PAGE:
Venezuela — no to war threats and blockade

by Tim Young

2019 has been a particularly testing year for Venezuela as President Nicolas Maduro’s government has fought off two coup attempts and is now subject to an extensive US-imposed economic blockade of the type employed against Cuba since the early 1960s.

In pursuit of its strategy of “regime change” against the elected Venezuelan government, the US under Trump backed an attempted coup in January this year.

Juan Guaido, from the extreme right-wing party “Popular Will” declared himself president but his call for Maduro to be toppled by a popular uprising came to nothing. A second coup attempt in April by Guaido similarly failed, with the armed forces staying loyal and “Chavistas” mobilising on the streets.

Guaido is currently facing a number of criminal investigations for embezzlement, treason and most recently for his connections with Colombian paramilitary groups.

Since the failure of these two attempted coups, US sanctions have been intensified, while US threats of military action against the Venezuelan government are still on the table.

Amongst other aggressive measures, the blockade involves an oil embargo, the international blocking of bank accounts and the obstruction of financial transactions outside Venezuela. Combined, they have severely affected the country’s capacity to import food, medicines or anything else.

The US sanctions are illegal under the charter of the Organisation of American States and under international human rights law, as well as treaties signed by the US.

Moreover, the UN’s special rapporteur on coercive measures’ impact on human rights, has stated: “The use of sanctions by outside powers to overthrow an elected government is in violation of all norms of international law.”

As a predominantly oil-based economy, Venezuela is inherently vulnerable to the effects of a blockade. Oil revenues provide the Venezuelan government with the foreign exchange needed to import essential goods: food, medical equipment, spare parts and the equipment needed for electricity generation, water systems and transport.

The sanctions cut deeply into these export earnings and reduce the government’s ability to import these essential goods. They also constrain the Venezuelan government’s ability to operate freely in the global market.

The lack of resources to maintain oil output through maintenance and new investment have led to production plummeting, with earnings falling still further.

Between August 2017 and December 2018, estimated losses to the Venezuelan economy are $23 billion, while assets frozen in the US are valued at $30 billion.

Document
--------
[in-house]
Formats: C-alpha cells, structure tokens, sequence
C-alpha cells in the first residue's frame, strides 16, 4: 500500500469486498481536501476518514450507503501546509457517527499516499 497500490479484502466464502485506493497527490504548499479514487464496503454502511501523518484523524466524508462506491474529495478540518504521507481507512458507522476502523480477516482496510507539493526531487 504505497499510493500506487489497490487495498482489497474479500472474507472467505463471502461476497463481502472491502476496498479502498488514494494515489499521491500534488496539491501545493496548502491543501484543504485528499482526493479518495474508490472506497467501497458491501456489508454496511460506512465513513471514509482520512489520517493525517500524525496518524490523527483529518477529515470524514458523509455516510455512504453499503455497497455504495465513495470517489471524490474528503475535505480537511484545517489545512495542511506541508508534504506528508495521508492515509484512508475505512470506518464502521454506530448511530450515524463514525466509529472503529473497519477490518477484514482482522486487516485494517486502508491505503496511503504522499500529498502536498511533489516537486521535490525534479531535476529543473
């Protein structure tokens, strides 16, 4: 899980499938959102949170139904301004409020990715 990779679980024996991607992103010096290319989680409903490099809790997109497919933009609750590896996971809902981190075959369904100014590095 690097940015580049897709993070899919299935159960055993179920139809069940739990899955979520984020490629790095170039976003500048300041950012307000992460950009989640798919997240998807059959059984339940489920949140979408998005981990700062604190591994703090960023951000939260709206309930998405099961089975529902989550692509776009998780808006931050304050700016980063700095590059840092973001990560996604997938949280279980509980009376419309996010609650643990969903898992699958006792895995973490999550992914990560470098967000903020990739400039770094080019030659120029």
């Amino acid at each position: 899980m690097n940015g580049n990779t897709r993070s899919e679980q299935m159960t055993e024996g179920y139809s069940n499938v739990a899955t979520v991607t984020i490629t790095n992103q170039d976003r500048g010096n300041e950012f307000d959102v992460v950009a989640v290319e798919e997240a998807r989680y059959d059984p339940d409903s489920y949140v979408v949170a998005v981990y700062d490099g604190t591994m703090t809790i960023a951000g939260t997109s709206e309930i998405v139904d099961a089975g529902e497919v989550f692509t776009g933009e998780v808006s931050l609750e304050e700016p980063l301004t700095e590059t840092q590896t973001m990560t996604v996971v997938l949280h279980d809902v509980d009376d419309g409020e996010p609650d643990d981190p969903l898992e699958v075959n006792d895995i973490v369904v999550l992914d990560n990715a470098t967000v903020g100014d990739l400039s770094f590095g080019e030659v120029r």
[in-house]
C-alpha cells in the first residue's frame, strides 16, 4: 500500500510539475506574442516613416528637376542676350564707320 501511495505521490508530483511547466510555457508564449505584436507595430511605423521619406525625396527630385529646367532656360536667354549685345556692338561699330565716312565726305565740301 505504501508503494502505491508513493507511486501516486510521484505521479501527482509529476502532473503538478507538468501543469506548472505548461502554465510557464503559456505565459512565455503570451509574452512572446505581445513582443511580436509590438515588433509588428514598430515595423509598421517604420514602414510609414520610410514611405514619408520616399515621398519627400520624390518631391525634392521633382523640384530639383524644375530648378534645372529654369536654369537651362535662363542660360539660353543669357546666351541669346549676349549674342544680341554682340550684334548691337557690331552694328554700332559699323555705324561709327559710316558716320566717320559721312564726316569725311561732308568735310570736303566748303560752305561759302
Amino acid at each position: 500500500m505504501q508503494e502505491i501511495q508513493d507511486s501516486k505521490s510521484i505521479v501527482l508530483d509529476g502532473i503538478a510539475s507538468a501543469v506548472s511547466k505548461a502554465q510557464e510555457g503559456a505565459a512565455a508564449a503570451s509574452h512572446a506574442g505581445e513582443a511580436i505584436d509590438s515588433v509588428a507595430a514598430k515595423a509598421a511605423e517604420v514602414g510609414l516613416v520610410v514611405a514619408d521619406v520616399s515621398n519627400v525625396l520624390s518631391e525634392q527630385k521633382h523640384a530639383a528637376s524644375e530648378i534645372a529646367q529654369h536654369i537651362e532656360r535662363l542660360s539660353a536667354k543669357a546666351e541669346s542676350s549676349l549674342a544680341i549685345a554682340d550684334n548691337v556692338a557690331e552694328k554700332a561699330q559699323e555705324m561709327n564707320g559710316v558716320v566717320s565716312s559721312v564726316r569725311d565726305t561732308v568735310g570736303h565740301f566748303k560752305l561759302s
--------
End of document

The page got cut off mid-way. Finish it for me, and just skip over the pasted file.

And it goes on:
A report by the Washington-based Center for Economic Policy estimates that the sanctions have inflicted more than 40,000 deaths from 2017-18. Food and medicine imports continue to be delayed, disrupted and cancelled.

Swingeing new US sanctions on Venezuela levied in 2019 will reduce its foreign exchange earnings still further. Imports of goods are projected to fall by 39.4 per cent, from $10 billion to $6.1 billion. The economy is projected to contract by 37 per cent by the end of 2019.

Despite the blockade’s condemnation by the 120-strong Non-Aligned Movement and the Sao Paulo Forum in July, the US issued Executive Order 13884 on August 5 creating a total blockade of Venezuela.

It freezes all Venezuelan assets in the US and empowers the US Treasury Department to issue secondary sanctions against non-US third parties doing any type of business with the Venezuelan government, not just in the oil, banking and mining sectors.

Britain is also complicit in the sanctions regime, through its support for EU measures unanimously agreed in November 2017.

In addition, the Bank of England, although nominally independent of the government, is still stopping 31 tonnes of Venezuelan gold deposited in its vaults, worth almost £1 billion, from being repatriated to its rightful owners, the Venezuelan government.

The blockade will not help Venezuela’s people at all but simply exacerbate the country’s problems and divisions. Sanctions will not help to facilitate a national dialogue to resolve Venezuela’s issues.

But Maduro’s willingness to continue to seek dialogue has seen a measure of success. Key points of agreement with several more moderate opposition party leaders were announced in September, including a call for US sanctions to be lifted.

With Bolivia, a former key ally of Venezuela, now under right-wing control following the recent coup, the need for international solidarity with the Venezuela is even more vital.

Join the Venezuela Solidarity Campaign at